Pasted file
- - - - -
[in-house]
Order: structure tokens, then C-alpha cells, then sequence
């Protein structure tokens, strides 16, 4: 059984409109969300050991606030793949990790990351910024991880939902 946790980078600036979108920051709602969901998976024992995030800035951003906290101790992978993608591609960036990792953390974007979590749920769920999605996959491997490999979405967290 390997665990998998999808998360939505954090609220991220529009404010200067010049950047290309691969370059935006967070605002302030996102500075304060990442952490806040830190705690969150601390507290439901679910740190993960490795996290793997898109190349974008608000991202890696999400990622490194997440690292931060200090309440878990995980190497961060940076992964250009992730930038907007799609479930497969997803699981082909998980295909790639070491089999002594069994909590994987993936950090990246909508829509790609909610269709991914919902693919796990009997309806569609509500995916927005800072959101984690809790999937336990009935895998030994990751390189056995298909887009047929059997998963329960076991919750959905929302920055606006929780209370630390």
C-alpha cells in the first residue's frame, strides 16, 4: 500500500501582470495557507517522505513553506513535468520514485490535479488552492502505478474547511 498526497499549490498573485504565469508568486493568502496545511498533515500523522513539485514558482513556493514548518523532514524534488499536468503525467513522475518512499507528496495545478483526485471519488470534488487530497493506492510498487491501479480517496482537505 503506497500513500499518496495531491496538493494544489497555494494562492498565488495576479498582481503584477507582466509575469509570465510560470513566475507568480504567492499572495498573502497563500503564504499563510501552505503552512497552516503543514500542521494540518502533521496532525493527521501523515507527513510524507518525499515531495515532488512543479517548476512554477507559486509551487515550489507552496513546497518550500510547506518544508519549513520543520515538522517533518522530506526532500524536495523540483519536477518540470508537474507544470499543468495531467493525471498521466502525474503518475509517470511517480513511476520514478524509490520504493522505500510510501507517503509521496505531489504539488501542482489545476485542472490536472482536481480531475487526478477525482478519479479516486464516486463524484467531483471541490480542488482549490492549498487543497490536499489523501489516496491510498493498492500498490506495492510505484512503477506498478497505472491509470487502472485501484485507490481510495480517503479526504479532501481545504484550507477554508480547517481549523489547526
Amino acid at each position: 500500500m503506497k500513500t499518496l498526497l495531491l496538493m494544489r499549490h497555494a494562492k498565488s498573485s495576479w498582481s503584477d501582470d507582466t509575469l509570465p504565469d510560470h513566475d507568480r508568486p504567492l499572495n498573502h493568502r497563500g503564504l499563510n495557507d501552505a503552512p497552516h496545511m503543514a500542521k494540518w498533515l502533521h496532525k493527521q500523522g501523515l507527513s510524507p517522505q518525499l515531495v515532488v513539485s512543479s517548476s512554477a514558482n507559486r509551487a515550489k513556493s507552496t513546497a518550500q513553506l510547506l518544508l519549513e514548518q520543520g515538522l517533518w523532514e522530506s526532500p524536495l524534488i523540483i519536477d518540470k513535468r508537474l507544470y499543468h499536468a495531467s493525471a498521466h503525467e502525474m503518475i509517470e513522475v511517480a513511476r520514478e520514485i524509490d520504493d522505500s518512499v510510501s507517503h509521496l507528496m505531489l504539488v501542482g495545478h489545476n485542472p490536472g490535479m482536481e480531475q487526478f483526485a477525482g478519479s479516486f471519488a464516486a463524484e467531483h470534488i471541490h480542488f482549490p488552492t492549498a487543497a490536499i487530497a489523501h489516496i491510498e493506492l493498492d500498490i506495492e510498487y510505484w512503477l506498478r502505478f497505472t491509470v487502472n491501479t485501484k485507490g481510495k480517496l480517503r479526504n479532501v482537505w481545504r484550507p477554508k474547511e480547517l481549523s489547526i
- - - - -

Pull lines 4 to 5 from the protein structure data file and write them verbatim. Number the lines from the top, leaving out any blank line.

C-alpha cells in the first residue's frame, strides 16, 4: 500500500501582470495557507517522505513553506513535468520514485490535479488552492502505478474547511 498526497499549490498573485504565469508568486493568502496545511498533515500523522513539485514558482513556493514548518523532514524534488499536468503525467513522475518512499507528496495545478483526485471519488470534488487530497493506492510498487491501479480517496482537505 503506497500513500499518496495531491496538493494544489497555494494562492498565488495576479498582481503584477507582466509575469509570465510560470513566475507568480504567492499572495498573502497563500503564504499563510501552505503552512497552516503543514500542521494540518502533521496532525493527521501523515507527513510524507518525499515531495515532488512543479517548476512554477507559486509551487515550489507552496513546497518550500510547506518544508519549513520543520515538522517533518522530506526532500524536495523540483519536477518540470508537474507544470499543468495531467493525471498521466502525474503518475509517470511517480513511476520514478524509490520504493522505500510510501507517503509521496505531489504539488501542482489545476485542472490536472482536481480531475487526478477525482478519479479516486464516486463524484467531483471541490480542488482549490492549498487543497490536499489523501489516496491510498493498492500498490506495492510505484512503477506498478497505472491509470487502472485501484485507490481510495480517503479526504479532501481545504484550507477554508480547517481549523489547526
Amino acid at each position: 500500500m503506497k500513500t499518496l498526497l495531491l496538493m494544489r499549490h497555494a494562492k498565488s498573485s495576479w498582481s503584477d501582470d507582466t509575469l509570465p504565469d510560470h513566475d507568480r508568486p504567492l499572495n498573502h493568502r497563500g503564504l499563510n495557507d501552505a503552512p497552516h496545511m503543514a500542521k494540518w498533515l502533521h496532525k493527521q500523522g501523515l507527513s510524507p517522505q518525499l515531495v515532488v513539485s512543479s517548476s512554477a514558482n507559486r509551487a515550489k513556493s507552496t513546497a518550500q513553506l510547506l518544508l519549513e514548518q520543520g515538522l517533518w523532514e522530506s526532500p524536495l524534488i523540483i519536477d518540470k513535468r508537474l507544470y499543468h499536468a495531467s493525471a498521466h503525467e502525474m503518475i509517470e513522475v511517480a513511476r520514478e520514485i524509490d520504493d522505500s518512499v510510501s507517503h509521496l507528496m505531489l504539488v501542482g495545478h489545476n485542472p490536472g490535479m482536481e480531475q487526478f483526485a477525482g478519479s479516486f471519488a464516486a463524484e467531483h470534488i471541490h480542488f482549490p488552492t492549498a487543497a490536499i487530497a489523501h489516496i491510498e493506492l493498492d500498490i506495492e510498487y510505484w512503477l506498478r502505478f497505472t491509470v487502472n491501479t485501484k485507490g481510495k480517496l480517503r479526504n479532501v482537505w481545504r484550507p477554508k474547511e480547517l481549523s489547526i